NORTHPORT, N.S. – Cumberland North MLA Elizabeth Smith-McCrossin feels the future of Northport could be at stake if the federal government moves ahead with divesting itself of the community’s wharf.
Smith-McCrossin said federal officials informed the community last year that it would he divesting the wharf and removing all federal responsibilities because of declining use.
To her, it is a shameful reaction and shows a glaring lack of commitment to rural economic development.
“The future viability of this community matters to me and matters to the people of Cumberland North,” Smith-McCrossin said. “Removing this wharf will all but put the final nail in the coffin of the fishing industry in Northport and will directly impact the potential economy of this area.”
The MLA said the federal government completed regular maintenance of the wharf but has not invested in dredging which has meant fewer boats can use it. In late 2018, former MP Scott Brison announced a $42-million-dollar investment for small craft harbour improvement.
None of this money went to the community of Northport.
“It’s pretty shameful to know that all that money came to this province and not a cent went to the Northport wharf,” she said. “This is a classic chicken and the egg problem where no dredging means fewer boats and fewer boats means less demand and less demand means the federal government doesn’t see the need to do the work.”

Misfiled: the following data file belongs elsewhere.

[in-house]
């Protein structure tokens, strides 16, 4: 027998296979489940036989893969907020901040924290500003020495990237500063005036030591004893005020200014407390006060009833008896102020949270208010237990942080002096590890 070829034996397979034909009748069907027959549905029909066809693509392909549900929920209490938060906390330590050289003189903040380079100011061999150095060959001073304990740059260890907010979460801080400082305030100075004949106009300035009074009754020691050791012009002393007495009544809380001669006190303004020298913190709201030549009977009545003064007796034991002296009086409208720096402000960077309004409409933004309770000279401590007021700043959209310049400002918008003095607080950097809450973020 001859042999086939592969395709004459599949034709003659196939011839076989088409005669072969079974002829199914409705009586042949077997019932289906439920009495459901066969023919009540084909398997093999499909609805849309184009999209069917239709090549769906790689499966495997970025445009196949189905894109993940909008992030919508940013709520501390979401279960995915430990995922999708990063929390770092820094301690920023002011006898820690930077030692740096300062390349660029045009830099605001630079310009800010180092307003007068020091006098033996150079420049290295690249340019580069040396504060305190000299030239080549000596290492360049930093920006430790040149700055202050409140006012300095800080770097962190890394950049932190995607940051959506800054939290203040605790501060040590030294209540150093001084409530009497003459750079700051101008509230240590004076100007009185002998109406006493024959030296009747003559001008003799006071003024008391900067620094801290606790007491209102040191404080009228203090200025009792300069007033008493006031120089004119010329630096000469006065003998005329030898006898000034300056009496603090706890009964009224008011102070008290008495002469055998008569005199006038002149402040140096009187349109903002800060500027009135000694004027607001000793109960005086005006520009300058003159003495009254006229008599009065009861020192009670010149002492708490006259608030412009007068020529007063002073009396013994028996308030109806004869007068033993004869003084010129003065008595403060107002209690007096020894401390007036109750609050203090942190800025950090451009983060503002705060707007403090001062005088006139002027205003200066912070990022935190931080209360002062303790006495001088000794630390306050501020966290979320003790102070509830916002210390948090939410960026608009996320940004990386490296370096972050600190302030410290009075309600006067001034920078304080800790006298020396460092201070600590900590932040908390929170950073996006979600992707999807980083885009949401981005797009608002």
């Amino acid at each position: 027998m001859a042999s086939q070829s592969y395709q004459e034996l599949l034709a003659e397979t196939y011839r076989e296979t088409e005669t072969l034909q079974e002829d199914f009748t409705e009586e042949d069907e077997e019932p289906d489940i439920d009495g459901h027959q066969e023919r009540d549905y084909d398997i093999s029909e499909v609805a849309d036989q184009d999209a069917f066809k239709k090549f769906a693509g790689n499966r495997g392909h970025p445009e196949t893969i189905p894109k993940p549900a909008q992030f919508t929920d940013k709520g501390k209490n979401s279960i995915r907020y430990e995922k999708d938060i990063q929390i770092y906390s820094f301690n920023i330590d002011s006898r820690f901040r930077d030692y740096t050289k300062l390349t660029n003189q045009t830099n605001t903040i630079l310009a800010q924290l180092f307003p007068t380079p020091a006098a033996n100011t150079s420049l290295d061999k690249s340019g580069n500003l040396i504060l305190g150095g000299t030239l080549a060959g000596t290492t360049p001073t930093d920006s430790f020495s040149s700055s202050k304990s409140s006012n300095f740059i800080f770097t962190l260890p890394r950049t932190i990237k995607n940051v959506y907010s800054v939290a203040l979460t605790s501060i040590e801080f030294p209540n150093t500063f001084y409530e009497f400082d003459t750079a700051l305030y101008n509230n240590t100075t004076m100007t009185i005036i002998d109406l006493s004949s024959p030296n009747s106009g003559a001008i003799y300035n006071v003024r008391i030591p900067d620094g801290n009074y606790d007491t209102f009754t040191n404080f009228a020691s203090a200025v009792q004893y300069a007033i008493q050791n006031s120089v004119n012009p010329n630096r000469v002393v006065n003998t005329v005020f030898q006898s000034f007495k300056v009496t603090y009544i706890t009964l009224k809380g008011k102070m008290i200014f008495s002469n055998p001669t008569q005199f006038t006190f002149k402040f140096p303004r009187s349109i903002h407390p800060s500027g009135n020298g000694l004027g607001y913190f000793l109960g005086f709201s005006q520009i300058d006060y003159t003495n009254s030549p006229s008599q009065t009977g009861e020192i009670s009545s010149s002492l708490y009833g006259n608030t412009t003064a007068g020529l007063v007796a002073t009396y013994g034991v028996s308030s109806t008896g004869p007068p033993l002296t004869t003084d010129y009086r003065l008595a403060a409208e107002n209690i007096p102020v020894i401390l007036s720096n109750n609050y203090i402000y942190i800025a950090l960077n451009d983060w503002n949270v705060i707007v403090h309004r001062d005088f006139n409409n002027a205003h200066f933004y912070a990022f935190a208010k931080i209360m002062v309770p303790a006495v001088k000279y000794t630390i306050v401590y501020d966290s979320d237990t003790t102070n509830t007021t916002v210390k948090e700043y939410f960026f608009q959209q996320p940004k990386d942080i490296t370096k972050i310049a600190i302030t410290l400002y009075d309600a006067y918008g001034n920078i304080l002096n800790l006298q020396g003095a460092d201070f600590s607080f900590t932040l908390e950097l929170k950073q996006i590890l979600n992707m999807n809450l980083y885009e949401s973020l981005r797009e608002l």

Smith-McCrossin said the federal government needs to start investing in rural communities like Northport.
“Northport has enormous potential to contribute to Nova Scotia’s proud fishing industry,” Smith-McCrossin said. “I am calling on the federal government to support Northport and give them a fighting chance to be open for business.”
The area’s member of parliament, Cumberland-Colchester MP Bill Casey, said the federal government does plan to divest itself of the wharf, but said there’s a local group prepared to take it over.
“There is interest in the community in taking it over, I’ve passed that on to the minister and the minister has acknowledged that. There will be a negotiation and discussion on how it can be divested and turned into a much more vibrant facility,” Casey said in response to Smith-McCrossin. “It’s going through the process.”
Casey said the local group has met with officials from Fisheries and Oceans and he said there are federal resources available for the local community to make it a more active and productive port than it is now.
“There’s a process that has to be gone through and it can take some time, but it’s under way,” he said. “At the end, it will be much better than it ever has been.”